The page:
La Sera at the Satellite – Photo: Monique Hernandez
Perhaps best known for her work as “Kickball Katy” in Vivian Girls, bassist Katy Goodman has established herself as somewhat of a pop music wunderkind with her latest record, Sees the Light. La Sera is her new side effort and is the first project that really highlights her songwriting abilities. Stripped of much of the astral vocal layers that informed her self-titled debut, this sophomore effort feels more like 70s era Fleetwood Mac than wall-of-sound Spector.
While at times the album does risk treading the familiar territories of Best Coast’s sun-bleached garage pop, Goodman distances herself from genre classification by balancing the tempo of the album and writing with an undeniable honesty. “Break My Heart” evokes the pizza punk ethos of early Ramones, while “It’s Over Now” is a slow brooding ballad. “Please Be My Third Eye” is a foot-stomping, distortion-laden garage tune that is radio friendly without being annoying. “Real Boy” conjures early Beach Boys summer fun. There really is a little of everything, and in a weird way the record seems more an ode to the evolution of rock and roll than heartbreak.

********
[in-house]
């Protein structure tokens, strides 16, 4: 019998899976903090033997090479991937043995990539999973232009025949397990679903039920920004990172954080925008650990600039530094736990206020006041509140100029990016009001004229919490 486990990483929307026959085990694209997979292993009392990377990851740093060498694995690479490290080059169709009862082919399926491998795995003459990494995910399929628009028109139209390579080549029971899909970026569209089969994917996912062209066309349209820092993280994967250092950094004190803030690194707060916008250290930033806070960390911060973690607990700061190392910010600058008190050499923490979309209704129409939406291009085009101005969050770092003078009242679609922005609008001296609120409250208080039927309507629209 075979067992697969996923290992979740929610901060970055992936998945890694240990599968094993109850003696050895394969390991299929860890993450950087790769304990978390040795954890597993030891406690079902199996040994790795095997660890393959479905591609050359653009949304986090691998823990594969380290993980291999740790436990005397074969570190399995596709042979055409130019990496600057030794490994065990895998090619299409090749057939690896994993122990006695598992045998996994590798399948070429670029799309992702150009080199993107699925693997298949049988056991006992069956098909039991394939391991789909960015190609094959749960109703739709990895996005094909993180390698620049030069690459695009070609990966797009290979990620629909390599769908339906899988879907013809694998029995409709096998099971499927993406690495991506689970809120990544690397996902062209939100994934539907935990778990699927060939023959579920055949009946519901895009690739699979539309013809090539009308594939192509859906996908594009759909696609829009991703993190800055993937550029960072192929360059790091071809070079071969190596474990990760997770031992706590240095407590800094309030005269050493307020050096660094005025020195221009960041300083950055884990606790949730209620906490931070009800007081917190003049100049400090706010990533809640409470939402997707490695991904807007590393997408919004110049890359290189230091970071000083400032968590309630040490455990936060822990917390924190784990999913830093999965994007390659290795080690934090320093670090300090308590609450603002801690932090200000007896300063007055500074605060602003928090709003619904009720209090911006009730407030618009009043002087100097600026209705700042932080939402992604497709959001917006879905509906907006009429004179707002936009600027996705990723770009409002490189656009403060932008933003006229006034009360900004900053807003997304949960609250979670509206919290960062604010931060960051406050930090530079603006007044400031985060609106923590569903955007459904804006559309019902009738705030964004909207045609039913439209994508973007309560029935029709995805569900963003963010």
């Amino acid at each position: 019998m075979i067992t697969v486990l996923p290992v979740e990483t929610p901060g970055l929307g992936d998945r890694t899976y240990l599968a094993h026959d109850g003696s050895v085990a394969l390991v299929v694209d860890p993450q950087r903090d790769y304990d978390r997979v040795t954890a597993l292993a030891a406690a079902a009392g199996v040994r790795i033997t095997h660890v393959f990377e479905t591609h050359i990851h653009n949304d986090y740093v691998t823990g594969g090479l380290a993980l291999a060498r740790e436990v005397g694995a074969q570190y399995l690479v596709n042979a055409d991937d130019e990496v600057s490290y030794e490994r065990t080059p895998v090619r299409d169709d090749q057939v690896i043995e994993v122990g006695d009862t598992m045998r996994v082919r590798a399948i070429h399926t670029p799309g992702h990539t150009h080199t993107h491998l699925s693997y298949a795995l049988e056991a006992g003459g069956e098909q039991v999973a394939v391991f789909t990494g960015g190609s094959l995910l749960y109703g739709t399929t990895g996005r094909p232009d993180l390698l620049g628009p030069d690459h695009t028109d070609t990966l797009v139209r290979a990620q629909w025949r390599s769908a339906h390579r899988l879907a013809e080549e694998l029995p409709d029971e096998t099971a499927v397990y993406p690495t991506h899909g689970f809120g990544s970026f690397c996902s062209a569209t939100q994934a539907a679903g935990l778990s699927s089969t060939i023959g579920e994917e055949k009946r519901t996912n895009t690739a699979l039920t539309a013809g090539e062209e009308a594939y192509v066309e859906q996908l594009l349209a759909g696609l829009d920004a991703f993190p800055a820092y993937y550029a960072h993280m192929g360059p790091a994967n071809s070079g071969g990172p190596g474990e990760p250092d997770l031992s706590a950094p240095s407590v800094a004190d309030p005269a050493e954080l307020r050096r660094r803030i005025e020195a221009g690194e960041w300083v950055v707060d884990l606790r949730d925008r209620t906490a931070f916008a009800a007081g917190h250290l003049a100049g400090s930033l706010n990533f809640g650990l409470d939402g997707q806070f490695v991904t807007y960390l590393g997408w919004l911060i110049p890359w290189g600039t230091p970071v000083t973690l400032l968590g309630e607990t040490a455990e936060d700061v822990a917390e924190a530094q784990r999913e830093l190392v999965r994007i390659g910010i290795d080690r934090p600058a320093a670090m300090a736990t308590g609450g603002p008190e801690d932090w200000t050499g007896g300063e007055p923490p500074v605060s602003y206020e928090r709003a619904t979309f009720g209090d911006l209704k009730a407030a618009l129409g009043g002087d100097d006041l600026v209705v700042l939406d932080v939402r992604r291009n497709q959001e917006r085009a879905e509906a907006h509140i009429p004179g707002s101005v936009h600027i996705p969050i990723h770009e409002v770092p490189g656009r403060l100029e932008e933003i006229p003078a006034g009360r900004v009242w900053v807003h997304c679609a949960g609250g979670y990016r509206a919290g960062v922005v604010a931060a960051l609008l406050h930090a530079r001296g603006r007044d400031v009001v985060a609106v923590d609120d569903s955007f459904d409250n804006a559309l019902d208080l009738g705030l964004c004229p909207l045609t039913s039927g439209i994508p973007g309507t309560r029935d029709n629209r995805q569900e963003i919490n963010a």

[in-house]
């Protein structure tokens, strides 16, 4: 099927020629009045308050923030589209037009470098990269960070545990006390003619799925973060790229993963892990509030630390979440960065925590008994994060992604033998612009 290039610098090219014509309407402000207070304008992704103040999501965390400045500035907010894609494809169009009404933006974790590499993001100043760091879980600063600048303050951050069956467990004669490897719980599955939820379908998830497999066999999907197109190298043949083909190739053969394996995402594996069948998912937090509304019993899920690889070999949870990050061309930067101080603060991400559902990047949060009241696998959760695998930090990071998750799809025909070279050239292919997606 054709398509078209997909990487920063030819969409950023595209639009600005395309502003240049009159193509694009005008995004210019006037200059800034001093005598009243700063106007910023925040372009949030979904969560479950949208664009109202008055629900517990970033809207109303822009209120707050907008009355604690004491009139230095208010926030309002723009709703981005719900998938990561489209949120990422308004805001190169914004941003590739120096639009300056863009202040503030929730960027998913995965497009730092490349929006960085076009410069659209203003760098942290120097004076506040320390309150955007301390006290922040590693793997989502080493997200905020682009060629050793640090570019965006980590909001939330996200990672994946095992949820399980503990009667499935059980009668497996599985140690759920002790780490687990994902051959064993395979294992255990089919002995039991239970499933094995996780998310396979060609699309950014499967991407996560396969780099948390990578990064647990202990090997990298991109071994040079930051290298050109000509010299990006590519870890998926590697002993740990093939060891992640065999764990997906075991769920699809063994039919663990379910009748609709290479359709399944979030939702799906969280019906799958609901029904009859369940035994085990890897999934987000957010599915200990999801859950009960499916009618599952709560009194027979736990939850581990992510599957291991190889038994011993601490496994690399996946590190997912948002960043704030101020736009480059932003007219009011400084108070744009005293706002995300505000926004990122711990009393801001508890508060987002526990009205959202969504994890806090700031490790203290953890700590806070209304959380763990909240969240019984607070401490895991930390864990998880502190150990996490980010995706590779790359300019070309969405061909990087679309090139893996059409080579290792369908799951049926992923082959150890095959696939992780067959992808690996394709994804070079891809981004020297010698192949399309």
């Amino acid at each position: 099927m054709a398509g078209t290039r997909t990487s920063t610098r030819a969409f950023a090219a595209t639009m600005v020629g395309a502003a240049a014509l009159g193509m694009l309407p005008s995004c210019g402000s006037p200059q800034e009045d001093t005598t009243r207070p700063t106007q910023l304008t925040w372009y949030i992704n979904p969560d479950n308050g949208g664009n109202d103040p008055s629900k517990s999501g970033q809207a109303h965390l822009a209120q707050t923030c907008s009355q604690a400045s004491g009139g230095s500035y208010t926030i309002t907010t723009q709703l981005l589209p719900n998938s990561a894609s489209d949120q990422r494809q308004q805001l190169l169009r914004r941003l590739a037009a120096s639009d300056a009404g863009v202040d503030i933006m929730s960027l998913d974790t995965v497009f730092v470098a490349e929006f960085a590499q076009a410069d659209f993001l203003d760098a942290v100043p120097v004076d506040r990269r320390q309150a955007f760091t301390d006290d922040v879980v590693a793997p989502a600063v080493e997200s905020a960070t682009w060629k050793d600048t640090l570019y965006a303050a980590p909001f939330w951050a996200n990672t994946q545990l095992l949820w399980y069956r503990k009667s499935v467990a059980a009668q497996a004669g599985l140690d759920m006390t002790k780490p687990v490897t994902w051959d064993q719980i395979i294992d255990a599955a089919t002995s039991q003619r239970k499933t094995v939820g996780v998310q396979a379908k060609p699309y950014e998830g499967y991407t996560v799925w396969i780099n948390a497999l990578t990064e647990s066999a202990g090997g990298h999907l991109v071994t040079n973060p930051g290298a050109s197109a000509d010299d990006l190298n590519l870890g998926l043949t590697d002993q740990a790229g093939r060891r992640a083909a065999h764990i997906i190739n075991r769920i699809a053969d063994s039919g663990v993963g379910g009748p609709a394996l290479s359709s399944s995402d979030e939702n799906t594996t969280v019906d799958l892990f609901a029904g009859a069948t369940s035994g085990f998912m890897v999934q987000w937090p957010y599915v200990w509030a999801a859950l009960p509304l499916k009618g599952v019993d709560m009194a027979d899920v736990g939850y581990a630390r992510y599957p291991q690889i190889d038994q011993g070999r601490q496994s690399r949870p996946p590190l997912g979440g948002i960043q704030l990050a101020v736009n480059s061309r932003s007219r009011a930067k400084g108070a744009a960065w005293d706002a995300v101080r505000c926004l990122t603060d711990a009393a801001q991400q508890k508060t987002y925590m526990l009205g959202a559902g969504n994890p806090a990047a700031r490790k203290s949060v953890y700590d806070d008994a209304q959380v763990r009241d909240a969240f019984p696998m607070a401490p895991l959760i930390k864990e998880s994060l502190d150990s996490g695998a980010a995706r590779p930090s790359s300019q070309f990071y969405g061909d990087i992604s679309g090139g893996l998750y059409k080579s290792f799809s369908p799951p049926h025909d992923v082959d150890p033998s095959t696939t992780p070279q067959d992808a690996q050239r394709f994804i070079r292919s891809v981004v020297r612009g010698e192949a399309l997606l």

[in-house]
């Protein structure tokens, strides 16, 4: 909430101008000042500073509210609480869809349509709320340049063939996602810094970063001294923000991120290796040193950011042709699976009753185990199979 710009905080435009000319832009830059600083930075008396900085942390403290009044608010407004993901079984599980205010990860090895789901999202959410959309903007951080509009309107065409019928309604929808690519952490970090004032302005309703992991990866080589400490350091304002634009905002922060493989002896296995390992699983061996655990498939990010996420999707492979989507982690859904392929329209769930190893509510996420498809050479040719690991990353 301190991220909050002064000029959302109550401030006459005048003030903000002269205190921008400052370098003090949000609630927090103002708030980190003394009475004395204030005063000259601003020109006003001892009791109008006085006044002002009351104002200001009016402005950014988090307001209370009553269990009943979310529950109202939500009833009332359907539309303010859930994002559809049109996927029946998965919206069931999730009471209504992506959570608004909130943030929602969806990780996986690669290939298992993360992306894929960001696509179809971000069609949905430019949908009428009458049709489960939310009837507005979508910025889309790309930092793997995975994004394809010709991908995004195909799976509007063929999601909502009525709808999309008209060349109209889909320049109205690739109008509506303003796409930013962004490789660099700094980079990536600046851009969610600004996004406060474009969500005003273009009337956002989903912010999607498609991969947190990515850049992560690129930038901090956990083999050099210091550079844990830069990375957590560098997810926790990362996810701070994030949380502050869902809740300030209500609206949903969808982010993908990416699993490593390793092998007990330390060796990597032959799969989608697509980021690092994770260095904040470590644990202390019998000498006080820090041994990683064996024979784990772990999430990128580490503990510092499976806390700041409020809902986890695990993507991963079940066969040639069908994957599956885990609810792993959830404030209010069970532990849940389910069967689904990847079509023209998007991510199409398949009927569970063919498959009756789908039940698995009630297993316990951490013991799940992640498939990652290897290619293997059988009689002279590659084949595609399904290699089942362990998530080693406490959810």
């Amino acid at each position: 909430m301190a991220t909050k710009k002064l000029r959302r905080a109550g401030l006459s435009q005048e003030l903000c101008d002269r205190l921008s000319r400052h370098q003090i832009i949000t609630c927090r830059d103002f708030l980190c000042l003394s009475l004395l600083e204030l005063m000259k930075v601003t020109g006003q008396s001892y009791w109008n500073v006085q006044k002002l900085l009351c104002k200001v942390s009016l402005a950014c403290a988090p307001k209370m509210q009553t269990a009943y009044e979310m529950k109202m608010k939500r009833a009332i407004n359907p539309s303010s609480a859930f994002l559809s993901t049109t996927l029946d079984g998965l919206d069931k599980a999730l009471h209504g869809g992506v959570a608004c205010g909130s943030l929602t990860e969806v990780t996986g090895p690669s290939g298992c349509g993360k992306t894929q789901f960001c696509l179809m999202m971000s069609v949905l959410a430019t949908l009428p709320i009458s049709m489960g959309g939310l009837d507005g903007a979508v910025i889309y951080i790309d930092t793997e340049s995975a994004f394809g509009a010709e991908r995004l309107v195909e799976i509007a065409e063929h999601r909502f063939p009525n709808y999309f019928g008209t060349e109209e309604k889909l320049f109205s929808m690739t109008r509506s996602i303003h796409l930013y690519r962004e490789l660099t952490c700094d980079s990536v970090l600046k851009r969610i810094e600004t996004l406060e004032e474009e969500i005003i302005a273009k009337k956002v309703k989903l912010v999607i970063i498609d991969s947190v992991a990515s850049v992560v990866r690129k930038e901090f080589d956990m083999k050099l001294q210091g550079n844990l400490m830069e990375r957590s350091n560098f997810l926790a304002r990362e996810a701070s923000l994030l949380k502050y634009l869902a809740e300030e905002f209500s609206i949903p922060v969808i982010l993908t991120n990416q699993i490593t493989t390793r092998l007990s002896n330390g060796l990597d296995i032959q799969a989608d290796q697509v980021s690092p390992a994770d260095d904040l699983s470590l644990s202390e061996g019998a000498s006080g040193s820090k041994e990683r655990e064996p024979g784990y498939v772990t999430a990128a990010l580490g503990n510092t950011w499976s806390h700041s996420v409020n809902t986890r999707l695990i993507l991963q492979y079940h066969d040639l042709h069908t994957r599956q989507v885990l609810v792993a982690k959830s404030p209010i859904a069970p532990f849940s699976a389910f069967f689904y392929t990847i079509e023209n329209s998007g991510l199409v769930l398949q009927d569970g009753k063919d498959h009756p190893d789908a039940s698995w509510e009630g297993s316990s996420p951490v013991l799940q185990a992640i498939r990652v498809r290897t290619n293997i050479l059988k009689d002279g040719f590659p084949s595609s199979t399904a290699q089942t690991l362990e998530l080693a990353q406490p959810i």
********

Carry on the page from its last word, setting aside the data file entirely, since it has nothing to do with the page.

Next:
Now there’s no denying that Sees the Light is a breakup album, and at first glance the track listing can seem pretty cringe worthy. However, Goodman is so straightforward and genuine with her emotions (even claiming fault) that the record never feels heavy-handed in its execution. Her voice is so pure that the album really benefits from scaling back the reverb in favor of displaying her vocal talent.
Sees the Light is the soundtrack of vintage Americana; open roads without seatbelts, popcorn and milkshakes. These are songs written with reverence for the past but the honesty of the present. Clocking in at a brisk 30 minutes, it is a testament to Goodman’s songwriting abilities that the album feels much longer. While there are a couple missteps that are if anything just a little on the boring side, eighty percent is rock simplicity at its finest and well worth a few whirls on the ole turntable (which is of course, the only way this record should be enjoyed). Pick it up on Hardly Art, play with it, love it, cry with it, or just sit and listen.
Words: Brian Noonan